This article first appeared in issue 242 of .net magazine – the world's best-selling magazine for web designers and developers.
One company is known for its fabulous design. The other is known for its frustrating products. Both have terrific design teams, so how can this be? The answer pretty much always comes down to culture.
By culture, I mean a set of invisible, shared assumptions that drive behaviour and decision-making. For example, a statement that we ‘just don’t have time’ for user research is not a fact; it’s an assumption that this activity is less valuable than something else. We have to design our methods and project management practices to fit the environment. I find it helpful to start with an organisational culture model such as the Competing Values Framework (CVF). Real cultures are a blend of all four archetypes, but tend to be dominated by one or two of them.
Often found in startups, this kind of culture is constantly looking outside itself to learn. Processes and roles are flexible. There’s usually a lot of room for creativity, experimentation and risk-taking. The weak point of adhocracies is usually a lack of focus or clear ownership, which means it’s hard to get a decision and make it stick.
Adhocracies love nothing better than a whiteboard ninja who can listen to users and internal stakeholders, then turn vague ideas into quick-but-concrete sketches. They’ll value your process skills for bringing order to the chaos, but only if it’s not called a ‘process’.
A clan culture is more focused on employee happiness and involvement than on the marketplace. Overt conflict is frowned upon. The design is pushed and pulled by multiple opinions before it eventually goes out the door. Frustrated designers often respond by keeping everyone out of the process, which only results in more explosions later on. Success in a clan means emphasising your role as a facilitator and coach. The fastest route to a decision that will stick really involves that huge group of people. This isn’t to say you should design by committee! Your best bet is to bring everyone out on field research to shake up the inward-facing perspective and build a shared understanding. If you don’t want ten-person design meetings, be sure to build in explicit checkpoints so everyone feels heard.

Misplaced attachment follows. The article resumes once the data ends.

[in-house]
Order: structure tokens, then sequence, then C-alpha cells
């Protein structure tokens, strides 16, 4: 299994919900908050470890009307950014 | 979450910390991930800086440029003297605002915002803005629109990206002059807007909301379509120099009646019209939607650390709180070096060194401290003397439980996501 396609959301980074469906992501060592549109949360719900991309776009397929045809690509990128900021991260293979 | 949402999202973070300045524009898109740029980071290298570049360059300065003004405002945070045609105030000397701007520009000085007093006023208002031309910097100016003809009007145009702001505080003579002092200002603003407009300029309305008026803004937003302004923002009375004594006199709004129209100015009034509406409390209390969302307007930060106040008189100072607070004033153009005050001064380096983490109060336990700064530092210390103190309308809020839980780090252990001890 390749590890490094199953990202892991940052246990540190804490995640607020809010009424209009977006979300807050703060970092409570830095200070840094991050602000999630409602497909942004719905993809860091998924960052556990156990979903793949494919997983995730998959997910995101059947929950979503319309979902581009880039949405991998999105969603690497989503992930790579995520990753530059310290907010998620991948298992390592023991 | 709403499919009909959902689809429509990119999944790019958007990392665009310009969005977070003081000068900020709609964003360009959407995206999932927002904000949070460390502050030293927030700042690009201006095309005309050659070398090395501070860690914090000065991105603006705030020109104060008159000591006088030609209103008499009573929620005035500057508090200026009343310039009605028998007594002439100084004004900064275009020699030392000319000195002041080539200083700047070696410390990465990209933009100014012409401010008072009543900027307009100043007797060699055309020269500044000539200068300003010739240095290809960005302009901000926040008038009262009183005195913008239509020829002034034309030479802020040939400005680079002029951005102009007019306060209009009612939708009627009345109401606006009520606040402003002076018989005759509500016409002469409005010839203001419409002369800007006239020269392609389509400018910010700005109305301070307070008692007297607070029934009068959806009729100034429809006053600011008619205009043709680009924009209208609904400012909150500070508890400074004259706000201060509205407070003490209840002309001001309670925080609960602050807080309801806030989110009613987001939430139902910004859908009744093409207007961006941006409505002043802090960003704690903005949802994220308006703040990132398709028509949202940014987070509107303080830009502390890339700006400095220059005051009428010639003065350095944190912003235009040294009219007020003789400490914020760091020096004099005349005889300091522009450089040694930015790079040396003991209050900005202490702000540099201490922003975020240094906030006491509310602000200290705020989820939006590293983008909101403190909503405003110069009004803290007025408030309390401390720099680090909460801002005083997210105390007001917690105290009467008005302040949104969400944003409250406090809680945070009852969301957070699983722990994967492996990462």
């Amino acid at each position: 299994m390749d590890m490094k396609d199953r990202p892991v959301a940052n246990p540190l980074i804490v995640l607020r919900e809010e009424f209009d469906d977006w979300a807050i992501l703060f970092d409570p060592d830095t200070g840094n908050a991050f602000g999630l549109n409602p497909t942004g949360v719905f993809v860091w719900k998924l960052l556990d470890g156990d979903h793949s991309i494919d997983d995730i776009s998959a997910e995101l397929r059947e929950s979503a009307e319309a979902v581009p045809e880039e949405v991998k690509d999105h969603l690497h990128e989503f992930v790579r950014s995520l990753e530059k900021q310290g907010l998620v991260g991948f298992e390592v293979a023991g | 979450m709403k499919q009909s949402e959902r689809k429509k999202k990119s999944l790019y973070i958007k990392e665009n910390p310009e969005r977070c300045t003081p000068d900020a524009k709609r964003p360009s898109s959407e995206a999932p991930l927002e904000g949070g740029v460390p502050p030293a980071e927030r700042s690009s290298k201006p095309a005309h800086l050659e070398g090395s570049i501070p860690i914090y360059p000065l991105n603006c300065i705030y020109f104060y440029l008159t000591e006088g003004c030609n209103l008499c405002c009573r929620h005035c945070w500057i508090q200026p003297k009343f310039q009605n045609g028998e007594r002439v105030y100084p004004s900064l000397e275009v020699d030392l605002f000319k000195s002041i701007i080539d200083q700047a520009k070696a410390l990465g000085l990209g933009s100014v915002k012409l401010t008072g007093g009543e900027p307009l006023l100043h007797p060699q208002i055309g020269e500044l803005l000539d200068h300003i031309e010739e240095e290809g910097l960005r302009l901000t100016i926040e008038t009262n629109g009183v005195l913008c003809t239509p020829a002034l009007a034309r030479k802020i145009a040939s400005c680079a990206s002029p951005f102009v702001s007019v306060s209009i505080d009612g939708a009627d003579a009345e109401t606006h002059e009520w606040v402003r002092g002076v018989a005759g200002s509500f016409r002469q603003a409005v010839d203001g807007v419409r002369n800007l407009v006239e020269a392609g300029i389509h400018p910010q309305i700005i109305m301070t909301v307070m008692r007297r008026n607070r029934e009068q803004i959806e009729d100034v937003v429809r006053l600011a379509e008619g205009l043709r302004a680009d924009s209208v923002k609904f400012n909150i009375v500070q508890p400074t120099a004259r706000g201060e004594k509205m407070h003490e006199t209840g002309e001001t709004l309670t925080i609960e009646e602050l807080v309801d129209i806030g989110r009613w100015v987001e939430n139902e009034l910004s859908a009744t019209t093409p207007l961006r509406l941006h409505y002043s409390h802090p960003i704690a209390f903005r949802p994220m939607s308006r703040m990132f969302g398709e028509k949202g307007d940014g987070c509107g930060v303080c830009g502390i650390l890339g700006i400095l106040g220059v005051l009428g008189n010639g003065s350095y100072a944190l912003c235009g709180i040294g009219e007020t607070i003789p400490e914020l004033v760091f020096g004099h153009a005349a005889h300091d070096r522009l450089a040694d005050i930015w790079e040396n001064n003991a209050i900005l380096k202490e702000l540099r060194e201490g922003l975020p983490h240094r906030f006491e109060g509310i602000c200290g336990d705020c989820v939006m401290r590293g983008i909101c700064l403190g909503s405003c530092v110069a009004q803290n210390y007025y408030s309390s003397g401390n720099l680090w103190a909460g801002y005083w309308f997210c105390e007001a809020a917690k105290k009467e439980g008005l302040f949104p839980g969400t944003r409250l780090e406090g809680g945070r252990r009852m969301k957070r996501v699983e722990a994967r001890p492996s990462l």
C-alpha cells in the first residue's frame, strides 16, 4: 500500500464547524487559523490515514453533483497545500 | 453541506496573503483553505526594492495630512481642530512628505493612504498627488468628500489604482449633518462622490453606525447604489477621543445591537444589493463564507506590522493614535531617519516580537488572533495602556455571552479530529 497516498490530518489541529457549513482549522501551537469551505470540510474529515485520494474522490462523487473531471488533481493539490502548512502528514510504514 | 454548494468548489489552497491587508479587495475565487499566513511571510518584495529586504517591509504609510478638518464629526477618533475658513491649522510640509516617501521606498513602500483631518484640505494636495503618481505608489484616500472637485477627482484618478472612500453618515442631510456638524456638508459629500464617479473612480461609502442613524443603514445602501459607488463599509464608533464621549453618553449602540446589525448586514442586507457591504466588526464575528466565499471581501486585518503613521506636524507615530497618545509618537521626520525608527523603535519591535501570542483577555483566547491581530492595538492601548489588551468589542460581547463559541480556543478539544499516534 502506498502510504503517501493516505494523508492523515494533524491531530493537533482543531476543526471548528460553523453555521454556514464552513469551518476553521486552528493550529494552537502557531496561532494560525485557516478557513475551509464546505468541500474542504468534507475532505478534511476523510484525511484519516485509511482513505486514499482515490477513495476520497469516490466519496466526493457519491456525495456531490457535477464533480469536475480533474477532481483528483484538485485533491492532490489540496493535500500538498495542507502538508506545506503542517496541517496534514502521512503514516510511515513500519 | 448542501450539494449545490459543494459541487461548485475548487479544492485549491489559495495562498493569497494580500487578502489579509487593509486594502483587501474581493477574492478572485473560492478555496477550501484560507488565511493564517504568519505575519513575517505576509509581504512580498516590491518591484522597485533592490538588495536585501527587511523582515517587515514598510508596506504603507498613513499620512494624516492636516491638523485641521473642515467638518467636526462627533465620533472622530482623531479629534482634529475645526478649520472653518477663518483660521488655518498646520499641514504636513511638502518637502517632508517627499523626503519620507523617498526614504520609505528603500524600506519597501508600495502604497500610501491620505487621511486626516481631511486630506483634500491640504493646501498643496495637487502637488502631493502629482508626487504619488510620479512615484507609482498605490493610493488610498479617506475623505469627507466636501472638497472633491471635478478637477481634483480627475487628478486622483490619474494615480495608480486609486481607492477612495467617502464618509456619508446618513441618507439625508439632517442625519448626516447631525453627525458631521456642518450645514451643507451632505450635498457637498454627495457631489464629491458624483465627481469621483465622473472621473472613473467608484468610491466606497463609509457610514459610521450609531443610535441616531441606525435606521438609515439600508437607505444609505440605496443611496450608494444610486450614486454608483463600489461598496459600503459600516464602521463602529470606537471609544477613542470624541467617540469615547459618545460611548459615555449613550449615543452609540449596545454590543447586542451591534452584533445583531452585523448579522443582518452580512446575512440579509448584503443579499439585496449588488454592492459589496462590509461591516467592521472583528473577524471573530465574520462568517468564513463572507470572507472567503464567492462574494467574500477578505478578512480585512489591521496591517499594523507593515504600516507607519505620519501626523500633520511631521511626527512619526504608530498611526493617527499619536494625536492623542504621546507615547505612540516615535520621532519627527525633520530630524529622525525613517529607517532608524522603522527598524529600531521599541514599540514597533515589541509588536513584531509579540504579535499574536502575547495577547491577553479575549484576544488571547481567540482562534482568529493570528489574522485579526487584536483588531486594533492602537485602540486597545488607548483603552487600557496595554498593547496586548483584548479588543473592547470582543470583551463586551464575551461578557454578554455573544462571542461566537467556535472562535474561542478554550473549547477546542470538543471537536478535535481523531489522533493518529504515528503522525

Hierarchies value technical expertise, efficiency, consistency and compliance. A decisive leader in a hierarchy can move projects along quickly. Organisational silos and a focus on individual department efficiency tend to foster fragmented user experiences. Hierarchies like stability, so they may be slow to accept new ideas.
Specs and process documents really do work. This is the only sort of culture where being an expert carries any weight. The key to success here is to be a good stakeholder stalker: learn how they make decisions; how and when they prefer to communicate; and what their big concerns are. Don’t accept organisational silos; use tools like scenarios to encourage a broader perspective.
Market cultures are like adhocracies in that they focus on learning from the outside, but they’re much less likely to take a leap of faith. Markets like proof, preferably in the form of numbers, though they’ll sometimes believe it’s a good idea if competitors are doing it. The trickiest thing about design here is that you can’t prove you’re right before you at least test something.
UX pros in market cultures need to be scientists and business people. Emphasise analytics and numbers where you can. A/B tests are your best friend. Sell people on qualitative data where you need to, though. Encourage face-to-face time with users, lest everyone forget that each ‘unique visitor’ is a real human with goals and emotions.
No model provides all the answers, and if you find you’re hitting a wall, don’t just blame the culture. Ask yourself if you’ve really designed your design process for the culture you’re in.
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